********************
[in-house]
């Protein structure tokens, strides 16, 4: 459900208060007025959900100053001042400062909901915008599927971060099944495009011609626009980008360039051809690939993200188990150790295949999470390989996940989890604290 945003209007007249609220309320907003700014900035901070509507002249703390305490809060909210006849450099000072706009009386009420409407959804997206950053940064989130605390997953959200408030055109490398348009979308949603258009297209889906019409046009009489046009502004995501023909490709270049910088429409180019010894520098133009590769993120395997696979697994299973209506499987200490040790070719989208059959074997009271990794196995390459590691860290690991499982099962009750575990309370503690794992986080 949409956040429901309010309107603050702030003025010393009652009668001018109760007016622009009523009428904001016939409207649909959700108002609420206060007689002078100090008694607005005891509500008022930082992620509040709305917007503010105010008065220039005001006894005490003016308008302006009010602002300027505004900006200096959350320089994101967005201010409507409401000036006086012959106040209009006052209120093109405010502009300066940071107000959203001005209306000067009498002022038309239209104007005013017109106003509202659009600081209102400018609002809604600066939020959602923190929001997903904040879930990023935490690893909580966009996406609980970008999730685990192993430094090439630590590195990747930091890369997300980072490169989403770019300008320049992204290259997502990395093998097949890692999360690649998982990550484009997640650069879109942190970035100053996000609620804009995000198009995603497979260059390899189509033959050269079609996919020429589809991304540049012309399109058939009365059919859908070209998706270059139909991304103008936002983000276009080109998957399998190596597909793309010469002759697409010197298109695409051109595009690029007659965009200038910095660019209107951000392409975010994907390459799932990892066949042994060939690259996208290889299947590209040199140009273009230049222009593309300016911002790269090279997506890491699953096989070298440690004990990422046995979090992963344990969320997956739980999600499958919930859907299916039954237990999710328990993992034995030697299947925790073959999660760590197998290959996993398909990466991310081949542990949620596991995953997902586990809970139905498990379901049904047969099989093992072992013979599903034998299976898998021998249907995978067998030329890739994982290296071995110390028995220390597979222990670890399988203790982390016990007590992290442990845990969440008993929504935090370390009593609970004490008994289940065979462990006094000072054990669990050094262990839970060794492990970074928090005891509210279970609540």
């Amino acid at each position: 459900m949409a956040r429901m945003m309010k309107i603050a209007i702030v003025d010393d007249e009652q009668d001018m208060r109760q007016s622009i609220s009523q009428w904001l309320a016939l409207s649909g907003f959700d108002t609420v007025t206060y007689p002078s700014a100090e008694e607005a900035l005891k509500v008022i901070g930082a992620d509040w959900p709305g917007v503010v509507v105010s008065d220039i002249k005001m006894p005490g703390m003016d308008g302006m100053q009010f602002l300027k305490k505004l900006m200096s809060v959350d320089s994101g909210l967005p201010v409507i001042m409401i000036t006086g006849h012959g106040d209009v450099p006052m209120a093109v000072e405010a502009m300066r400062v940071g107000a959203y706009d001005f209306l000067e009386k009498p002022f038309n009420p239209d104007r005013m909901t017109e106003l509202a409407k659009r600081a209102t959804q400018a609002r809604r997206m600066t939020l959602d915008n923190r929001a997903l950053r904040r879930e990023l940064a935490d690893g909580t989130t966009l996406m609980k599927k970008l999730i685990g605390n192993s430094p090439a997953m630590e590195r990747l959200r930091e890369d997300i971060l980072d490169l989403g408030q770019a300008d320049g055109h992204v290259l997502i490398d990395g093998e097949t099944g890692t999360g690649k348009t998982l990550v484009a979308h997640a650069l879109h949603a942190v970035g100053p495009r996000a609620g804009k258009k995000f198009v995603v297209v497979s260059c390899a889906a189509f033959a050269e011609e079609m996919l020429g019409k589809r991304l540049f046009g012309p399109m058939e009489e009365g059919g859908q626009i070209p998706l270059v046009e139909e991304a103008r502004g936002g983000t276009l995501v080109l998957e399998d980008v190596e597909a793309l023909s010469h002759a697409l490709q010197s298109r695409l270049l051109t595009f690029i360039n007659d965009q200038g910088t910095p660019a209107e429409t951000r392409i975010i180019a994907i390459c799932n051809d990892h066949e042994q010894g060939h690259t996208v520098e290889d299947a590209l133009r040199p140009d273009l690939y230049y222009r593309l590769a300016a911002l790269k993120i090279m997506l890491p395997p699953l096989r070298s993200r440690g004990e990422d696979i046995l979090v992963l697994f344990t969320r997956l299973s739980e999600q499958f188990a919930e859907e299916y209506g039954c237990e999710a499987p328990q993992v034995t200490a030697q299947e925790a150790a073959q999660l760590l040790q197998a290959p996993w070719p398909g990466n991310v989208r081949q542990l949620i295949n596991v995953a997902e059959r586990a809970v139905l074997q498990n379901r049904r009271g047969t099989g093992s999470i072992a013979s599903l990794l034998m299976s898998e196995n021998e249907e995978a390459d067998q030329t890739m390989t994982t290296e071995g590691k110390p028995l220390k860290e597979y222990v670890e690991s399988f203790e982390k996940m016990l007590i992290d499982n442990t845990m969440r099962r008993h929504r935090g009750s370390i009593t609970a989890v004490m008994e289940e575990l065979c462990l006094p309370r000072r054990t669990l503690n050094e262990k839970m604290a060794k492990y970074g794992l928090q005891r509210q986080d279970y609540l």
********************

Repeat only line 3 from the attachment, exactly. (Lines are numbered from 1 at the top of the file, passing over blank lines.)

């Amino acid at each position: 459900m949409a956040r429901m945003m309010k309107i603050a209007i702030v003025d010393d007249e009652q009668d001018m208060r109760q007016s622009i609220s009523q009428w904001l309320a016939l409207s649909g907003f959700d108002t609420v007025t206060y007689p002078s700014a100090e008694e607005a900035l005891k509500v008022i901070g930082a992620d509040w959900p709305g917007v503010v509507v105010s008065d220039i002249k005001m006894p005490g703390m003016d308008g302006m100053q009010f602002l300027k305490k505004l900006m200096s809060v959350d320089s994101g909210l967005p201010v409507i001042m409401i000036t006086g006849h012959g106040d209009v450099p006052m209120a093109v000072e405010a502009m300066r400062v940071g107000a959203y706009d001005f209306l000067e009386k009498p002022f038309n009420p239209d104007r005013m909901t017109e106003l509202a409407k659009r600081a209102t959804q400018a609002r809604r997206m600066t939020l959602d915008n923190r929001a997903l950053r904040r879930e990023l940064a935490d690893g909580t989130t966009l996406m609980k599927k970008l999730i685990g605390n192993s430094p090439a997953m630590e590195r990747l959200r930091e890369d997300i971060l980072d490169l989403g408030q770019a300008d320049g055109h992204v290259l997502i490398d990395g093998e097949t099944g890692t999360g690649k348009t998982l990550v484009a979308h997640a650069l879109h949603a942190v970035g100053p495009r996000a609620g804009k258009k995000f198009v995603v297209v497979s260059c390899a889906a189509f033959a050269e011609e079609m996919l020429g019409k589809r991304l540049f046009g012309p399109m058939e009489e009365g059919g859908q626009i070209p998706l270059v046009e139909e991304a103008r502004g936002g983000t276009l995501v080109l998957e399998d980008v190596e597909a793309l023909s010469h002759a697409l490709q010197s298109r695409l270049l051109t595009f690029i360039n007659d965009q200038g910088t910095p660019a209107e429409t951000r392409i975010i180019a994907i390459c799932n051809d990892h066949e042994q010894g060939h690259t996208v520098e290889d299947a590209l133009r040199p140009d273009l690939y230049y222009r593309l590769a300016a911002l790269k993120i090279m997506l890491p395997p699953l096989r070298s993200r440690g004990e990422d696979i046995l979090v992963l697994f344990t969320r997956l299973s739980e999600q499958f188990a919930e859907e299916y209506g039954c237990e999710a499987p328990q993992v034995t200490a030697q299947e925790a150790a073959q999660l760590l040790q197998a290959p996993w070719p398909g990466n991310v989208r081949q542990l949620i295949n596991v995953a997902e059959r586990a809970v139905l074997q498990n379901r049904r009271g047969t099989g093992s999470i072992a013979s599903l990794l034998m299976s898998e196995n021998e249907e995978a390459d067998q030329t890739m390989t994982t290296e071995g590691k110390p028995l220390k860290e597979y222990v670890e690991s399988f203790e982390k996940m016990l007590i992290d499982n442990t845990m969440r099962r008993h929504r935090g009750s370390i009593t609970a989890v004490m008994e289940e575990l065979c462990l006094p309370r000072r054990t669990l503690n050094e262990k839970m604290a060794k492990y970074g794992l928090q005891r509210q986080d279970y609540l």